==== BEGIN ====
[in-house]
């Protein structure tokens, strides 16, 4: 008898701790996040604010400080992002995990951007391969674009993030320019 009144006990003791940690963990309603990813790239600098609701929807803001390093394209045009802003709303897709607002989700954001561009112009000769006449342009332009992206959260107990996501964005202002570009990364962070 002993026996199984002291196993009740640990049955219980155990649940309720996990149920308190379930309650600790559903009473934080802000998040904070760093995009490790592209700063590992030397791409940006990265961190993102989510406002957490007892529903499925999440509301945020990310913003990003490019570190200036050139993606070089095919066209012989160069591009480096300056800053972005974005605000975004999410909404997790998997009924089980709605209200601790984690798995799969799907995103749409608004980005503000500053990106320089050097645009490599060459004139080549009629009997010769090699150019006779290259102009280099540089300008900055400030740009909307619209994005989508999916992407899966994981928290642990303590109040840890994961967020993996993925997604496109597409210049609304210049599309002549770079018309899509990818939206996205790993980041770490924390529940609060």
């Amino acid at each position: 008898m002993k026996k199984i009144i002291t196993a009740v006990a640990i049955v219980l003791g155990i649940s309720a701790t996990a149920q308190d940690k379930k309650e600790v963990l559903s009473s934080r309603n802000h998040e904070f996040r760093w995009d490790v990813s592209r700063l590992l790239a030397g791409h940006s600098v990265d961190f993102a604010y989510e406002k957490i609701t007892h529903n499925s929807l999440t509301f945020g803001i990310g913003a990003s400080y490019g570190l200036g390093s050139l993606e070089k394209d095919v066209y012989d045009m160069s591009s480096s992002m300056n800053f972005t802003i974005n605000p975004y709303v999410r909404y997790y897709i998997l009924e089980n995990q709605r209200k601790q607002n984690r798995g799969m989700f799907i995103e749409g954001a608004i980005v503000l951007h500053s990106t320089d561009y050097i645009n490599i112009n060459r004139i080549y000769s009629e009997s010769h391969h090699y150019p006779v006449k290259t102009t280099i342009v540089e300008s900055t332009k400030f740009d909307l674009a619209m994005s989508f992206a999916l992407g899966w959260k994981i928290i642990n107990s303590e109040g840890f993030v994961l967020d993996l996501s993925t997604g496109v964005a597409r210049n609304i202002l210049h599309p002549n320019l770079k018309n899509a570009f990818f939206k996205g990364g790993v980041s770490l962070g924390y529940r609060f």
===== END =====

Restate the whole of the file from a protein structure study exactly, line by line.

[in-house]
């Protein structure tokens, strides 16, 4: 008898701790996040604010400080992002995990951007391969674009993030320019 009144006990003791940690963990309603990813790239600098609701929807803001390093394209045009802003709303897709607002989700954001561009112009000769006449342009332009992206959260107990996501964005202002570009990364962070 002993026996199984002291196993009740640990049955219980155990649940309720996990149920308190379930309650600790559903009473934080802000998040904070760093995009490790592209700063590992030397791409940006990265961190993102989510406002957490007892529903499925999440509301945020990310913003990003490019570190200036050139993606070089095919066209012989160069591009480096300056800053972005974005605000975004999410909404997790998997009924089980709605209200601790984690798995799969799907995103749409608004980005503000500053990106320089050097645009490599060459004139080549009629009997010769090699150019006779290259102009280099540089300008900055400030740009909307619209994005989508999916992407899966994981928290642990303590109040840890994961967020993996993925997604496109597409210049609304210049599309002549770079018309899509990818939206996205790993980041770490924390529940609060």
């Amino acid at each position: 008898m002993k026996k199984i009144i002291t196993a009740v006990a640990i049955v219980l003791g155990i649940s309720a701790t996990a149920q308190d940690k379930k309650e600790v963990l559903s009473s934080r309603n802000h998040e904070f996040r760093w995009d490790v990813s592209r700063l590992l790239a030397g791409h940006s600098v990265d961190f993102a604010y989510e406002k957490i609701t007892h529903n499925s929807l999440t509301f945020g803001i990310g913003a990003s400080y490019g570190l200036g390093s050139l993606e070089k394209d095919v066209y012989d045009m160069s591009s480096s992002m300056n800053f972005t802003i974005n605000p975004y709303v999410r909404y997790y897709i998997l009924e089980n995990q709605r209200k601790q607002n984690r798995g799969m989700f799907i995103e749409g954001a608004i980005v503000l951007h500053s990106t320089d561009y050097i645009n490599i112009n060459r004139i080549y000769s009629e009997s010769h391969h090699y150019p006779v006449k290259t102009t280099i342009v540089e300008s900055t332009k400030f740009d909307l674009a619209m994005s989508f992206a999916l992407g899966w959260k994981i928290i642990n107990s303590e109040g840890f993030v994961l967020d993996l996501s993925t997604g496109v964005a597409r210049n609304i202002l210049h599309p002549n320019l770079k018309n899509a570009f990818f939206k996205g990364g790993v980041s770490l962070g924390y529940r609060f």